Bob Schnell was wounded but did not have time to feel pain.
Forty-two years ago this afternoon Schnell was one of 254 men aboard
the U.S.S. Liberty, a non-combat intelligence gathering U.S. Navy ship
11 to 12 miles from the Sinai Peninsula.
Suddenly a quiet afternoon on the Mediterranean Sea became
deafening. Rockets and 50-caliber machine gun bullets began raining
from the sky, one of which ripped through Schnell's right knee.
Schnell and his shipmates, some of whom had been sunbathing on deck, all were asking the same question between terrified gasps: What's happening?
The ship's crew members soon learned to their horror what was occurring, but four decades later nobody knows why.
Israel, a U.S. ally in the midst of its Six-Day War with Egypt, Jordan and Syria, was attacking the Liberty, a ship that had only four machine guns. The bombardment, which started at 1:30 p.m., lasted two hours.
The toll from bullets and rockets fired from Israeli planes and torpedoes launched from boats was devastating - 35 men were killed and 171 were wounded.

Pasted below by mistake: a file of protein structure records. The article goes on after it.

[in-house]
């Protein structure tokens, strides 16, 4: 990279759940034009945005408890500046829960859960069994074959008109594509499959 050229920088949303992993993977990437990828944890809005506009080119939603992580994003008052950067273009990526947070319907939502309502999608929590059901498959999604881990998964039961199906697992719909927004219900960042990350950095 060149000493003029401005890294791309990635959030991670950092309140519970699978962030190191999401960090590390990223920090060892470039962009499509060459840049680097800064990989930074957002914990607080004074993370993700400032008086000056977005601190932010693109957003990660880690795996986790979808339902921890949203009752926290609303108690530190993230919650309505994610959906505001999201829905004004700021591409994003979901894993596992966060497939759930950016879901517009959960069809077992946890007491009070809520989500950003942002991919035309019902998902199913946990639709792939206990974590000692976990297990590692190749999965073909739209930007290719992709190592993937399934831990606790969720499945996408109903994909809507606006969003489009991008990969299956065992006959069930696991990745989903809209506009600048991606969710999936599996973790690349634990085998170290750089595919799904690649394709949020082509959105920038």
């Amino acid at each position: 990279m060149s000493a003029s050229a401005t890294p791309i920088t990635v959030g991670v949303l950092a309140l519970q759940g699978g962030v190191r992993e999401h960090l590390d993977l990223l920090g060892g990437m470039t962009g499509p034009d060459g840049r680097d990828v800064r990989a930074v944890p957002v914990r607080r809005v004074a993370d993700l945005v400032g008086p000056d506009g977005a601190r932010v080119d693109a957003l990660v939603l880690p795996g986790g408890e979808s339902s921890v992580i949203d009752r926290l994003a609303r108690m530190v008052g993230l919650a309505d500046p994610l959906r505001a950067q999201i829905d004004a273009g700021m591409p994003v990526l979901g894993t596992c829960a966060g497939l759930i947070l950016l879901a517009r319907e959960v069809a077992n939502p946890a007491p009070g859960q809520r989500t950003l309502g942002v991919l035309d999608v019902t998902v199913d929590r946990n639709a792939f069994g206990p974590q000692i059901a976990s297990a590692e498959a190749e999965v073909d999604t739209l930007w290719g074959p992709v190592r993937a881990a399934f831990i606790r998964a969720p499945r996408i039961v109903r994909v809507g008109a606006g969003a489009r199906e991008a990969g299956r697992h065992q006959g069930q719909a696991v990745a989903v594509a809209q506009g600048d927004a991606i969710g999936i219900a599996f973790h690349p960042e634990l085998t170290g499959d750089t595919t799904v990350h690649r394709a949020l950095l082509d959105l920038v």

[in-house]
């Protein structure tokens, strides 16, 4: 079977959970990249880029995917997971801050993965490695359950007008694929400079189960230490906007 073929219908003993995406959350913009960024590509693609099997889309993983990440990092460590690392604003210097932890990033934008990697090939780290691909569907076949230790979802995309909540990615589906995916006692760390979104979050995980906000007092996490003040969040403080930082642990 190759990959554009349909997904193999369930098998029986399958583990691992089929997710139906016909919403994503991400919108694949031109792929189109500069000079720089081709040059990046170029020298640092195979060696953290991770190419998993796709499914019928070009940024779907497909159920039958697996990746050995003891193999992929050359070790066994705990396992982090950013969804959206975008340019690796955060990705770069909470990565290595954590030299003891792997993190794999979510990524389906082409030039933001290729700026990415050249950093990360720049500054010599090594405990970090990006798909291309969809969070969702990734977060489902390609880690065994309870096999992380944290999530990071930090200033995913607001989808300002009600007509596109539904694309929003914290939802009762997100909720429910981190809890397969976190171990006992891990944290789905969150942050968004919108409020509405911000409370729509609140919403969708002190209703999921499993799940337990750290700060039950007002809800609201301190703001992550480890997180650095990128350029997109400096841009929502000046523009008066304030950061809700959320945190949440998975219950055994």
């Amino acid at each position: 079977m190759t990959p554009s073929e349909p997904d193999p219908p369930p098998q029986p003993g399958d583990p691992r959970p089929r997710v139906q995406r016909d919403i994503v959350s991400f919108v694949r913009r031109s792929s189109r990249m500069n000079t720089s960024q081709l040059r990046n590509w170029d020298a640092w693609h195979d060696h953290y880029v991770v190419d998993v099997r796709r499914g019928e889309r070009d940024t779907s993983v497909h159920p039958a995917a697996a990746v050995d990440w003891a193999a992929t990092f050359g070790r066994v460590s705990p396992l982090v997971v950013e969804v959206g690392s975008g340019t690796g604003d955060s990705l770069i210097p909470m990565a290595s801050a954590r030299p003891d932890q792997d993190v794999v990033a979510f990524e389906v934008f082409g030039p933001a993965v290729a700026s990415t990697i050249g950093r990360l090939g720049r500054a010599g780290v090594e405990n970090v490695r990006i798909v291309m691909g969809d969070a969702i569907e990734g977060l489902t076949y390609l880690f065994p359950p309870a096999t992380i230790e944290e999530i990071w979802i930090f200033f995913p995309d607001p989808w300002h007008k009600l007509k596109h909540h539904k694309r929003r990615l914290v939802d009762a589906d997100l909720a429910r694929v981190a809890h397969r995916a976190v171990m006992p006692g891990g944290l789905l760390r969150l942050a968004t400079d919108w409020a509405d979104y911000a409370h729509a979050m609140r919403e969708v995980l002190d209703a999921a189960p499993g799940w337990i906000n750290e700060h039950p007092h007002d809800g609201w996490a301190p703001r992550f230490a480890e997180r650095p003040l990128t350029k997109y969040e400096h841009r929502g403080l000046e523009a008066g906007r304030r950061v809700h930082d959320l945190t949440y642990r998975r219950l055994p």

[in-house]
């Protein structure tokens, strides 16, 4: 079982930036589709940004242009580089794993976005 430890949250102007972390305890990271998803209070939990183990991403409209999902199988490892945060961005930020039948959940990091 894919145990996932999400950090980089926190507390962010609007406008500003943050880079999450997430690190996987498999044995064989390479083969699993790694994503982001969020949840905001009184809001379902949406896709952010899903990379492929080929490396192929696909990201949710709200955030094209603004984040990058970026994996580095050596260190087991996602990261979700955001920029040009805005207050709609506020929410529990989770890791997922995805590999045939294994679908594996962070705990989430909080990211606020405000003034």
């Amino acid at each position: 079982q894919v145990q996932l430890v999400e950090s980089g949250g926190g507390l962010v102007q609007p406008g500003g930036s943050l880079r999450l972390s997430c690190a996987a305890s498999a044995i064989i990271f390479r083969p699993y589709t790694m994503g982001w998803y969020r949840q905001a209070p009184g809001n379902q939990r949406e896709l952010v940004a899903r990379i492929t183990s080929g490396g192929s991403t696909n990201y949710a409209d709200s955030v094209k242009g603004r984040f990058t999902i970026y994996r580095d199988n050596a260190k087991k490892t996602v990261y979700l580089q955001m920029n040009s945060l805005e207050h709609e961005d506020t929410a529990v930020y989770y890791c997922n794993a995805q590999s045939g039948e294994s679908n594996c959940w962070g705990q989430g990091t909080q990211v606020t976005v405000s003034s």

Schnell, who has lived in La Grande since 1969, talked about his injury.
"It did not hurt that much,'' said Schnell, then a second class U.S. Navy communications technician.
Today he has plastic kneecap because of the bullet wound but considers himself among the most fortunate members of the Liberty's crew.
"Most of those who were hurt were wounded much more seriously than I was.''
Finally at 3:30 p.m. the Israelis pulled back. The battered Liberty was still afloat but had 800 holes from machine gun bullets.
"It was dead in the water,'' Schnell said.
It was only able to crawl through the Mediterranean at a pace of 3 to 5 knots. It did not meet up with a fleet of U.S. Navy ships sent to rescue it until 7 a.m. the next day, 15 1/2 hours after the attack.
The wait was the longest of Schnell's life as he and others, also ignoring injuries, did everything they could to help the wounded with limited medical supplies and personnel.
Schnell said he will never forget the sight of the fleet of U.S. ships.